The following person is accepted as being the father of Joseph McCraven who listed his birthplace as being SC in the 1850 census for Arkansas and listed his age as 69.
***************** Duncan McCraven (aka Dunkin McCreeven), born about 1755, enlisted as a private in the South Carolina Militia in 1779, fought in the battle of Eutaw Springs, was captured by the British near Camden, South Carolina, and was held prisoner of war for 110 days. He also fought in Georgia, and after the war received land grants in the Ninety-Six District of South Carolina for his wartime service. He sold those pieces of property soon after receiving them. He appears in the 1790 census in two different locations - the Ninety-Six District, and in Chester County, South Carolina. Court records for him are found in Chester- and Union County, South Carolina and in Mecklenburg County, North Carolina. In the early 1790's he appears on land records in Mecklenburg County and by the time the 1810 census is taken, he is living alone in Iredell County, North Carolina. He died in Mecklenburg County, North Carolina in 1832. His last pension check from South Carolina for service in the Revolutionary War apparently was in 1796, because three of his grandchildren claimed his pay in from that time until the time of his death in 1832. That claim was made in 1859 in York County, South Carolina and they received compensation in 1859 from the state of South Carolina for his Revolutionary War service from 1796 through 1832. One of his grandsons, David Orlando McRaven, served as a prison guard at the Salisbury Prison in the Civil War. The McRaven's in Illinois descend from Benjamin Franklin McRaven, and the some of the McCraven's in Arkansas descend from Joseph McCraven. Both are believed to be sons of Dunkin McCreeven.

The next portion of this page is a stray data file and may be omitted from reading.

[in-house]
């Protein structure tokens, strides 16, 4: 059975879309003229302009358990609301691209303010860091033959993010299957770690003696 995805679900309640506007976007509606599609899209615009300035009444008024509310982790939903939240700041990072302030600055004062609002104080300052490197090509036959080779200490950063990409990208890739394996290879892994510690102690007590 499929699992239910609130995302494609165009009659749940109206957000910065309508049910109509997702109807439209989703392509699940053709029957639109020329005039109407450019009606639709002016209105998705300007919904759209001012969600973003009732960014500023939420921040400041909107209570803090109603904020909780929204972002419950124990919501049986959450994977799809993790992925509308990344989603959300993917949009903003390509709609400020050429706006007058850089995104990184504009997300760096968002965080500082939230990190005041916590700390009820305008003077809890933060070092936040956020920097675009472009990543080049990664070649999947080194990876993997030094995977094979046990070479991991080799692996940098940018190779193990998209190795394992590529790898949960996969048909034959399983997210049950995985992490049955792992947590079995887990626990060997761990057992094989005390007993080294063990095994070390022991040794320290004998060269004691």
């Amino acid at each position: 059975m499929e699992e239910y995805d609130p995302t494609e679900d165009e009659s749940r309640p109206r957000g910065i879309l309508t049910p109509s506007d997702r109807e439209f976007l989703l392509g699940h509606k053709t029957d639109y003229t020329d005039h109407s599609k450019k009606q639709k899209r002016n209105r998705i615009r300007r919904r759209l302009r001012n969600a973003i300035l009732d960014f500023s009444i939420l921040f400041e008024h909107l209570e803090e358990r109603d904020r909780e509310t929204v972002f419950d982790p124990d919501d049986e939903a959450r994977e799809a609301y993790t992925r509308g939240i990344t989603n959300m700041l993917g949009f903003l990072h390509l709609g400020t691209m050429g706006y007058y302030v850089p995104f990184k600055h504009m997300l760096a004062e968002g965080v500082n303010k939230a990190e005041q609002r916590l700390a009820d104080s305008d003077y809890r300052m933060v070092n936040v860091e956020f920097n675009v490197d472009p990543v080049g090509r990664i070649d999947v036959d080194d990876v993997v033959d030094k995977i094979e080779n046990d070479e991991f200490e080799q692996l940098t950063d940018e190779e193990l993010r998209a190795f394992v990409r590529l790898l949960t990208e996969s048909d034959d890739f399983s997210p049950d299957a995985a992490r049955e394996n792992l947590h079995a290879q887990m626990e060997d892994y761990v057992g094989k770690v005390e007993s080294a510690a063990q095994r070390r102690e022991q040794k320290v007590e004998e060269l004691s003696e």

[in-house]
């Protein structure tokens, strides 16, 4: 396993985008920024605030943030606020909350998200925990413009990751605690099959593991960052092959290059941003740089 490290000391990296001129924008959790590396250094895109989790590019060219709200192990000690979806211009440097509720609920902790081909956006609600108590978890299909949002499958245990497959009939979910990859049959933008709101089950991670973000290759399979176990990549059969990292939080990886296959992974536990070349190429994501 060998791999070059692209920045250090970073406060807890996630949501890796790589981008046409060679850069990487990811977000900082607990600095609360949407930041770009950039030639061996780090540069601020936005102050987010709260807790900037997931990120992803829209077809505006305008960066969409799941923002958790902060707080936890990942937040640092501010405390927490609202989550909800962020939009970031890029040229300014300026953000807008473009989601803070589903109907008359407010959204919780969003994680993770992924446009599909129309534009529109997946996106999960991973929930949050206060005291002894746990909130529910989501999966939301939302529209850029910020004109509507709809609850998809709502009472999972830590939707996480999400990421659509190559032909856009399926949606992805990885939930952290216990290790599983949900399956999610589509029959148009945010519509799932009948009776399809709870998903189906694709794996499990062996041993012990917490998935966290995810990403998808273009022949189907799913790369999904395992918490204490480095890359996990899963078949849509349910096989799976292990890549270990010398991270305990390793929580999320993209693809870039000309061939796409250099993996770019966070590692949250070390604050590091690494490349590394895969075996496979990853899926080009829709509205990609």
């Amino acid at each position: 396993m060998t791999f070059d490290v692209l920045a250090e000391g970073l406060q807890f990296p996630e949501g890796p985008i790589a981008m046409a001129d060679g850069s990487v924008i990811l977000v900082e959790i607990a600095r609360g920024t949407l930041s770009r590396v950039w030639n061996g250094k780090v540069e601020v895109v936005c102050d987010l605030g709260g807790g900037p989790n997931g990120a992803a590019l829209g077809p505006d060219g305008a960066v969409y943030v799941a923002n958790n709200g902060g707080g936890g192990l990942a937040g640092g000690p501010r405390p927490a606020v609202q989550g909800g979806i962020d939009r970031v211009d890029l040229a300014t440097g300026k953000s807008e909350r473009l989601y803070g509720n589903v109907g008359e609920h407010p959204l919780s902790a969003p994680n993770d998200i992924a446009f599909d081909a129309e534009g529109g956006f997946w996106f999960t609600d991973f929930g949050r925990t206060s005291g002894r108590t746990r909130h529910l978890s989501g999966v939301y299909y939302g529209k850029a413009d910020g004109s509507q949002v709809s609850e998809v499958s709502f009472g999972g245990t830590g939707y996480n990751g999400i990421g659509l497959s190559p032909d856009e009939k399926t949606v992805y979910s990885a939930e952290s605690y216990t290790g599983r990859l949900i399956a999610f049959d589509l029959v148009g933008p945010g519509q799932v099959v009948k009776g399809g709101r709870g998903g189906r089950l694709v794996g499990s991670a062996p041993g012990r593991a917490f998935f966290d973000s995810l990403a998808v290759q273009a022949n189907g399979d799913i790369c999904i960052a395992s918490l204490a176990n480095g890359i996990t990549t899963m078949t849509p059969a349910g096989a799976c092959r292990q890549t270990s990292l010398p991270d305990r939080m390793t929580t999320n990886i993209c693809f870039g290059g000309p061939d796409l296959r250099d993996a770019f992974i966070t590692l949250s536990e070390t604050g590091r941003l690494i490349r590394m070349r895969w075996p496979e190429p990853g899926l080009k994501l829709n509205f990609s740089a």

I'll be very interested in seeing any documentation linking James William McCraven and Joseph - also James' descendants.